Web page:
PROVIDENCE — For businesses in downtown Providence, there were many moments during the pandemic that felt like an extended, merciless winter. Some closed permanently. Others remained, but are now just a shell of what they once were. Hundreds of restaurant workers have not returned to the industry, offices have not fully reopened, so employees don’t visit their favorite lunch spots when they’re working remotely. And business travelers, who typically book annual meetings at the Convention Center and fill hotels during the week, have been sparse.
But recently, there have been undeniable signs of economic recovery.
More than 95 percent of the state’s adult population has received at least one shot of the COVID-19 vaccine, and the state is holding onto more than $1 billion in federal funds that could help refuel nonprofits on the frontlines of nearly every crisis, build homes for those left on the streets, invest in schools and the state’s workforce. The funds are a chance, if administered strategically, to provide opportunities for those who have typically been left behind.
And on Friday night, an economic rebound felt like it was within arm’s reach when nearly 120 residents and leaders gathered in front of city hall for Providence’s ceremonial tree lighting for the first time since December 2019.
A tree “means different things for different people… I view it as a symbol of hope,” said City Council President John Igliozzi. “Of a special time for family and friends to be together. And being kind to each other… more now than ever before. This COVID pandemic has been tough on us all.”
He added, “Let’s not forget the loves ones we lost and those who have struggled. It’s going to get better. This country is a great place to live. And this city is a great place to live.”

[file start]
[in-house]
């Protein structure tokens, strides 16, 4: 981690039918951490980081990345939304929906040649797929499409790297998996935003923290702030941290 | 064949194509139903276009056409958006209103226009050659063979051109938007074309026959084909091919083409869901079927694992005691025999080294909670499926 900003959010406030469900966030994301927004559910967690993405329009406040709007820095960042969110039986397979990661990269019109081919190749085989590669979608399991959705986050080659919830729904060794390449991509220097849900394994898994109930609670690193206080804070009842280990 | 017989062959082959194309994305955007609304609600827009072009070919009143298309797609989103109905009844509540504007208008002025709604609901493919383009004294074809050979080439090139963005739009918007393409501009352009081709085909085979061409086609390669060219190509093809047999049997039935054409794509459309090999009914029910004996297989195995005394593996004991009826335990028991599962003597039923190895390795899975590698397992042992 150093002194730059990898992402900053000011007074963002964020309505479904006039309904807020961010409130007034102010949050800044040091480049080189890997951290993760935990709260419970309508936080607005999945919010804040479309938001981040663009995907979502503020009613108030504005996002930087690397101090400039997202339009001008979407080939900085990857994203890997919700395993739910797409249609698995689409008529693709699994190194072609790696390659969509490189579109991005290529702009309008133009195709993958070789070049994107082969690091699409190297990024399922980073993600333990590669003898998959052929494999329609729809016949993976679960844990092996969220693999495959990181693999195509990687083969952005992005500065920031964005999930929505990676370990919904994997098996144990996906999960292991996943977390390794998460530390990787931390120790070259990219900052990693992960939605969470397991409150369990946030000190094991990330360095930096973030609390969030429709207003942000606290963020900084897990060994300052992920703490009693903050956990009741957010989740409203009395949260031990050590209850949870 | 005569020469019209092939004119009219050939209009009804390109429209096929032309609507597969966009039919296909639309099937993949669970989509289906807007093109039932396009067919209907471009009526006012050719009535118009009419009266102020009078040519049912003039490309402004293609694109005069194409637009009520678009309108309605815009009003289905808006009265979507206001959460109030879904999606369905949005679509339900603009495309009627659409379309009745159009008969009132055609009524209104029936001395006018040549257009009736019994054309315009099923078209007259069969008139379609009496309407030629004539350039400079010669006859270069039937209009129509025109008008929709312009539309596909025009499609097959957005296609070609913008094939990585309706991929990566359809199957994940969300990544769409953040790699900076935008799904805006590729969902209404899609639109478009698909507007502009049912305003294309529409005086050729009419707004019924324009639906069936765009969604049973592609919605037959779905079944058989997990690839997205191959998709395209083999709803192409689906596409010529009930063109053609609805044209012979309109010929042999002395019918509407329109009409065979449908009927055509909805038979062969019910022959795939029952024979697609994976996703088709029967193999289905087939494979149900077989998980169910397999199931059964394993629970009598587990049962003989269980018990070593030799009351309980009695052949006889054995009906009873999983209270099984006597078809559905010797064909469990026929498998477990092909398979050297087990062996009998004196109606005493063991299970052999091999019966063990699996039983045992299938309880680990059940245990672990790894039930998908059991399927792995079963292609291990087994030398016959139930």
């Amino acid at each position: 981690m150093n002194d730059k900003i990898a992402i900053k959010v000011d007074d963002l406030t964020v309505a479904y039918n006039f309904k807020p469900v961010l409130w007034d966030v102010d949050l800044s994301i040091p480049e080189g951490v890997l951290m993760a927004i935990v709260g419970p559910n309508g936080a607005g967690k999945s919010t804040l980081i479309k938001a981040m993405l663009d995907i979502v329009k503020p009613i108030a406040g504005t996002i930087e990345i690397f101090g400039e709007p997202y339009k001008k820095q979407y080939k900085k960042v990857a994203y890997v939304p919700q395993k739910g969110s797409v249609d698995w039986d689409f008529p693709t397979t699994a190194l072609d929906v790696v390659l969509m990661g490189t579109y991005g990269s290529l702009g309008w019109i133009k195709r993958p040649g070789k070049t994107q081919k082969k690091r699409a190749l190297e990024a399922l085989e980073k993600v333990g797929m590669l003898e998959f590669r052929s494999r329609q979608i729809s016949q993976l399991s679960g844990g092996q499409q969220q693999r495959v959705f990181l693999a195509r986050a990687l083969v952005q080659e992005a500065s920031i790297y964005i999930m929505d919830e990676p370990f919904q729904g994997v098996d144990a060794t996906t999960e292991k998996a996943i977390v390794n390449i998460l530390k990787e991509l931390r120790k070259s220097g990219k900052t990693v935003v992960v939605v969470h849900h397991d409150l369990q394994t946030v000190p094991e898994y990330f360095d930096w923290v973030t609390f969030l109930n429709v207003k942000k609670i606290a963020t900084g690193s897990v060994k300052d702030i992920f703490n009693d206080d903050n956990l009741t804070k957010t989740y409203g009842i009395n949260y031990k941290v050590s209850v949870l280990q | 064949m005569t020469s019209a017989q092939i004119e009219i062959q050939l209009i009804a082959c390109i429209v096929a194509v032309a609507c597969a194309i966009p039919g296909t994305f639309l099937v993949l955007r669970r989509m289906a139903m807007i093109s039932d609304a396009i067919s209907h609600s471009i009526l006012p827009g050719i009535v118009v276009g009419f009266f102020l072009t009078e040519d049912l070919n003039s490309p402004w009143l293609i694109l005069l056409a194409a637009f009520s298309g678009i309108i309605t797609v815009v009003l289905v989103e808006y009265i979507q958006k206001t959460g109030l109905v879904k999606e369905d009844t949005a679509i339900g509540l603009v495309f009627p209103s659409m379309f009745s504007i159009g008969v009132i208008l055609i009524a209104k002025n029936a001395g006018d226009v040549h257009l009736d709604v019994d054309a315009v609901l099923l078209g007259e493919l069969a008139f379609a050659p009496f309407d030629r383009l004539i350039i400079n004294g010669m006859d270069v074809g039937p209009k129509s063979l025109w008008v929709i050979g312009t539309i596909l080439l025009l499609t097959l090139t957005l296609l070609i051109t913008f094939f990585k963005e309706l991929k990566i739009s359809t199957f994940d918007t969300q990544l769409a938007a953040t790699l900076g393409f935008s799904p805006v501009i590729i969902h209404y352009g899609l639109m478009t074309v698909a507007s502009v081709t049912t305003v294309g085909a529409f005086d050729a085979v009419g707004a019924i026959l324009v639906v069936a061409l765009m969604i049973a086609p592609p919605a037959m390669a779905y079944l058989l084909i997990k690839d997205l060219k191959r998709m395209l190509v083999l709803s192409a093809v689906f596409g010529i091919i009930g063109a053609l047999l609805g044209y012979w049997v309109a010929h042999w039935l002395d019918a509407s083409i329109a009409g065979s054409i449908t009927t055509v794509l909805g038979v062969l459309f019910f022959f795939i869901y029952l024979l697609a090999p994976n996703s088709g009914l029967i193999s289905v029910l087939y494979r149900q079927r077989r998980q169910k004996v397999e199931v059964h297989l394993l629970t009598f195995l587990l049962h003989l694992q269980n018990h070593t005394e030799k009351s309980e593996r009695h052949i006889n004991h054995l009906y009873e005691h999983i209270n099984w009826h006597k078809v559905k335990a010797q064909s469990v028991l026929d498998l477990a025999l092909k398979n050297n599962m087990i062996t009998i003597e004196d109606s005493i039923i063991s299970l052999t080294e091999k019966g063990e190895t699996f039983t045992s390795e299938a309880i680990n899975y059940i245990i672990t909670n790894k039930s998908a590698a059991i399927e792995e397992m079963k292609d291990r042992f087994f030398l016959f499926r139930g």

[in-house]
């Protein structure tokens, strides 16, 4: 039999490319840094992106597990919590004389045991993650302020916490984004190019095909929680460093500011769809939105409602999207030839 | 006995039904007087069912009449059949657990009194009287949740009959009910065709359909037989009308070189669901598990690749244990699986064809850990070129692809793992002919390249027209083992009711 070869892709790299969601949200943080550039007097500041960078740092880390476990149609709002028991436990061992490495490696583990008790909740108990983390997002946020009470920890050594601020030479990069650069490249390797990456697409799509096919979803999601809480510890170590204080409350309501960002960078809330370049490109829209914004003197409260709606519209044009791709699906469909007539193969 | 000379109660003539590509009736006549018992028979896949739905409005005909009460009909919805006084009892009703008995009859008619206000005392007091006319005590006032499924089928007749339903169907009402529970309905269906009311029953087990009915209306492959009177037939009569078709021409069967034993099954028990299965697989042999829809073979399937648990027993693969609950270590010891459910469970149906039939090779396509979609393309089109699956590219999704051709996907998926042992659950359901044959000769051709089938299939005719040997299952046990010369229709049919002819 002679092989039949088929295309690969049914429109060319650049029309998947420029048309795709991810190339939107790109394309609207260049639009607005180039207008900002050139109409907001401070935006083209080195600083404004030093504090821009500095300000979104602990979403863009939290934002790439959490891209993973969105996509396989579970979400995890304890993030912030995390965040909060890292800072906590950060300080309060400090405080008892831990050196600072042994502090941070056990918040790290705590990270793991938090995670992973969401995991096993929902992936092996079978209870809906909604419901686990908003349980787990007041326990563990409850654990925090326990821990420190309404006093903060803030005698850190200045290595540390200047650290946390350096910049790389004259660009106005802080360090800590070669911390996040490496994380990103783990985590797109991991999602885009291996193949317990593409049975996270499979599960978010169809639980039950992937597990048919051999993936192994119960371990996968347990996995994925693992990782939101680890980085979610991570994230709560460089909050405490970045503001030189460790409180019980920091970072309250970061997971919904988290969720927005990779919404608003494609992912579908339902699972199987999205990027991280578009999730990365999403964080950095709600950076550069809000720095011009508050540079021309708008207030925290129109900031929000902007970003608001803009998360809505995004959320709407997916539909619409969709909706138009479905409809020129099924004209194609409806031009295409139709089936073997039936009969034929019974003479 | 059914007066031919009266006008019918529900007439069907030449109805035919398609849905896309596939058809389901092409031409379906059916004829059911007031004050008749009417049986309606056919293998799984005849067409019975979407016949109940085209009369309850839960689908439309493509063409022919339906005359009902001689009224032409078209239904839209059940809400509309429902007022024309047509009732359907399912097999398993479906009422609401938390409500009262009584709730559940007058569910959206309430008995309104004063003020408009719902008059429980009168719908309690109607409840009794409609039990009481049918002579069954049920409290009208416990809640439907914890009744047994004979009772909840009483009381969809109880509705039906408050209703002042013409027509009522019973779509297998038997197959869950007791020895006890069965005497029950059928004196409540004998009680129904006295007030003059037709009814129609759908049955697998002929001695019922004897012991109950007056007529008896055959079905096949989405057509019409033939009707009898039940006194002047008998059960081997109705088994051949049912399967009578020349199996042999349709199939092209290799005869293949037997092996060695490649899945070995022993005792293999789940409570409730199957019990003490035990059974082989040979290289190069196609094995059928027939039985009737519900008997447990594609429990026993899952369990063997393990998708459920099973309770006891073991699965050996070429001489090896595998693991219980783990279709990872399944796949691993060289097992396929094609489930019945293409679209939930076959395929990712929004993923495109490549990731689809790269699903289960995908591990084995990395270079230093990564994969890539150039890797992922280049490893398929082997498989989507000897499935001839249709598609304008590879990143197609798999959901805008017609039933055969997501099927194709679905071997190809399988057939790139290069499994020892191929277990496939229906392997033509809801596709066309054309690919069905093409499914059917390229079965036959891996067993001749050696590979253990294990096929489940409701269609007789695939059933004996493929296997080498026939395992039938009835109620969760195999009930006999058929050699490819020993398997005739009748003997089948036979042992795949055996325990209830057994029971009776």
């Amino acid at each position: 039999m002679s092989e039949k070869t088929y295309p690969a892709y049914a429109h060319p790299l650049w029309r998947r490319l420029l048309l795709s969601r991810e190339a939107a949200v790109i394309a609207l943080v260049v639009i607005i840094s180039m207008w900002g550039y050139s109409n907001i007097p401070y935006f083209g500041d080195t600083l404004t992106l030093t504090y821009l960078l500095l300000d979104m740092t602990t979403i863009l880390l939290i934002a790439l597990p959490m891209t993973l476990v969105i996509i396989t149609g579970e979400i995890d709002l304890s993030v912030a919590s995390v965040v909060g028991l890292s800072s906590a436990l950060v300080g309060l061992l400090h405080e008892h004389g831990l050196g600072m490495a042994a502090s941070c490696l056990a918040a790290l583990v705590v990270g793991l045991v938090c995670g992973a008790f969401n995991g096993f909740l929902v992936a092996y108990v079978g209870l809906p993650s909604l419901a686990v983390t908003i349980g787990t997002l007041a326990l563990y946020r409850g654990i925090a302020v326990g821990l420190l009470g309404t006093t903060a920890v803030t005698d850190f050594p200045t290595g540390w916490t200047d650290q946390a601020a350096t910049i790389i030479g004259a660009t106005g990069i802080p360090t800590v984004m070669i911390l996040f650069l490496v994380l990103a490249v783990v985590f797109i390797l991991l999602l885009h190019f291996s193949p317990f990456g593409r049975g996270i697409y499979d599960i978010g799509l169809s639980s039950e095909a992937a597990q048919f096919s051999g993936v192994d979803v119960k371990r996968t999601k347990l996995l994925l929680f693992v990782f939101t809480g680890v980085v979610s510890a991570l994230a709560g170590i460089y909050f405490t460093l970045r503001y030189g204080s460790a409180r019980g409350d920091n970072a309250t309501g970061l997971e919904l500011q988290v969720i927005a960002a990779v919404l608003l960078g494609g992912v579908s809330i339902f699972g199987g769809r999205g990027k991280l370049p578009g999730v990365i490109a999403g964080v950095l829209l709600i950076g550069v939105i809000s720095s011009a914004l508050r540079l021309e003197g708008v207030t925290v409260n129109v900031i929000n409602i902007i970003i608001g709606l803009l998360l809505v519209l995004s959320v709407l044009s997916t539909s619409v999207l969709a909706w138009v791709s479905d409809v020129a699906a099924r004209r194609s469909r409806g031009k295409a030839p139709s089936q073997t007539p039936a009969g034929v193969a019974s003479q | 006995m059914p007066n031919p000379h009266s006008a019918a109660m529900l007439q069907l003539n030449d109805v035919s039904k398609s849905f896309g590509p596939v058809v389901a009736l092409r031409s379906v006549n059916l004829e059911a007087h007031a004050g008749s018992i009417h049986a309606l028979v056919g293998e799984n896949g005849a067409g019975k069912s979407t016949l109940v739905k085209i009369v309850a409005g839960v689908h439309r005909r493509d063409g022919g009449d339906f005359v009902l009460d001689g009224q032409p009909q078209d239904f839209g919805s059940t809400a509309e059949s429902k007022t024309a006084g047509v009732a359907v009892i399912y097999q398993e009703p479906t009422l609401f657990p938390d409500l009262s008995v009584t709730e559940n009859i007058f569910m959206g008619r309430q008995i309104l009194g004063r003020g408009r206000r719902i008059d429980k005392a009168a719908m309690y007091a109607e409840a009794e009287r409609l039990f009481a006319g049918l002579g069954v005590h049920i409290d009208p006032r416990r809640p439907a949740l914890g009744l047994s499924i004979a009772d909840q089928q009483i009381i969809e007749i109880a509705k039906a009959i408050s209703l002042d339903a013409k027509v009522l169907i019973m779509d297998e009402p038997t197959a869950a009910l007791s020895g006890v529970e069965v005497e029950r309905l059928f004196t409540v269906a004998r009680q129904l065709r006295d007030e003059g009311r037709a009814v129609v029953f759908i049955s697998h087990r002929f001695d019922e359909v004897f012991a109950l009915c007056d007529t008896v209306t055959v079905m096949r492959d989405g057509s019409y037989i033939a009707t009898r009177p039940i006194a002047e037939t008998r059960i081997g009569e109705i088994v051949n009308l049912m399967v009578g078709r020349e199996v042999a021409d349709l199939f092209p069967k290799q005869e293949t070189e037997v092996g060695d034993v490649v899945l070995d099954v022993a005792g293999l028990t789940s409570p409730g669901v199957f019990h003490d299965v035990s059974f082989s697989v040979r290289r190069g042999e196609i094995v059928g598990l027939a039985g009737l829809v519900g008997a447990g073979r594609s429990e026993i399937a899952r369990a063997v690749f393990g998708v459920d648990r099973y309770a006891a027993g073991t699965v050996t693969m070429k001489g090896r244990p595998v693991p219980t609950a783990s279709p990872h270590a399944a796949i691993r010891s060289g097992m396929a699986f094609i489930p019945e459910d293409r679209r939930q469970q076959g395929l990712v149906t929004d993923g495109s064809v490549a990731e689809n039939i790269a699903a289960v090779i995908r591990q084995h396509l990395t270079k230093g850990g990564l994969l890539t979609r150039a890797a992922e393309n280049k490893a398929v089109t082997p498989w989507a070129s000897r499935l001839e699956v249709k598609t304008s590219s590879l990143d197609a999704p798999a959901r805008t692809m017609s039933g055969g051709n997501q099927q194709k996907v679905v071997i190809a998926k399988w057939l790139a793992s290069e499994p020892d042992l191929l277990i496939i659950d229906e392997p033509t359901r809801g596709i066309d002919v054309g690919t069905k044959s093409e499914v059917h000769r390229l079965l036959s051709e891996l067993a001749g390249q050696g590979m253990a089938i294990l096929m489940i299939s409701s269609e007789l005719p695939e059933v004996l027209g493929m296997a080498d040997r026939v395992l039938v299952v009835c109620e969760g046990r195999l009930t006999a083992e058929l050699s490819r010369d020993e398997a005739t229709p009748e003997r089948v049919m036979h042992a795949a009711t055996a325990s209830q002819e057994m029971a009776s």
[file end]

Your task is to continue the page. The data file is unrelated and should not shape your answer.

Families with children too young to remember the last time a 35-foot evergreen was set at the top of the City Hall steps took photos as carolers sang, making their way from Trinity Repertory Company, down Washington Street to City Hall.
Some wore masks as they hummed familiar holiday carols. Others stayed socially distant, off to the side.
In 2020, the tree lighting was a virtual celebration to prevent the spread of COVID-19. At the time, Rhode Island was going through a second wave and a 14-day economic “pause” that locked down much of the state was extended by weeks.
“Last year, [spectators] had to painfully laugh at my jokes virtually,” said event MC Brendan Kirby, who is also a co-host for WPRI’s Rhode Show.
But this year, optimism can be found nearly anywhere, including in downtown: Federal Hill has opened two new restaurants in the last month, the luxurious Beatrice Hotel by former mayor Joseph Paolino invited guests to stay overnight in October, and standing ovations after Broadway shows are happening again at the Providence Performing Arts Center.
A second tree was lit outside of BankNewport City Center, and the Brown University Marching Band took the ice on skates, opening a show featuring two-time US Olympic Medalist Nancy Kerrigan.
More than 250 people crowded around the rink, decked in puffy jackets, fluffy earmuffs, and fleece blankets as they watched children’s theater companies and national champions in sparkling costumes glide along the ice.
On the outskirts of the brightly lit rink, parties of diners outside restaurants along nearby Washington Street were flooding in and out, holding leftovers. Hotel Providence’s valet team was helping car after car unload duffle bags and suitcases.
Back at BankNewport City Center, one young girl, perched on top of her father’s shoulders, holding a stuffed toy elf with striped socks, bent down and said to him, “It kind of feels like the old days again.”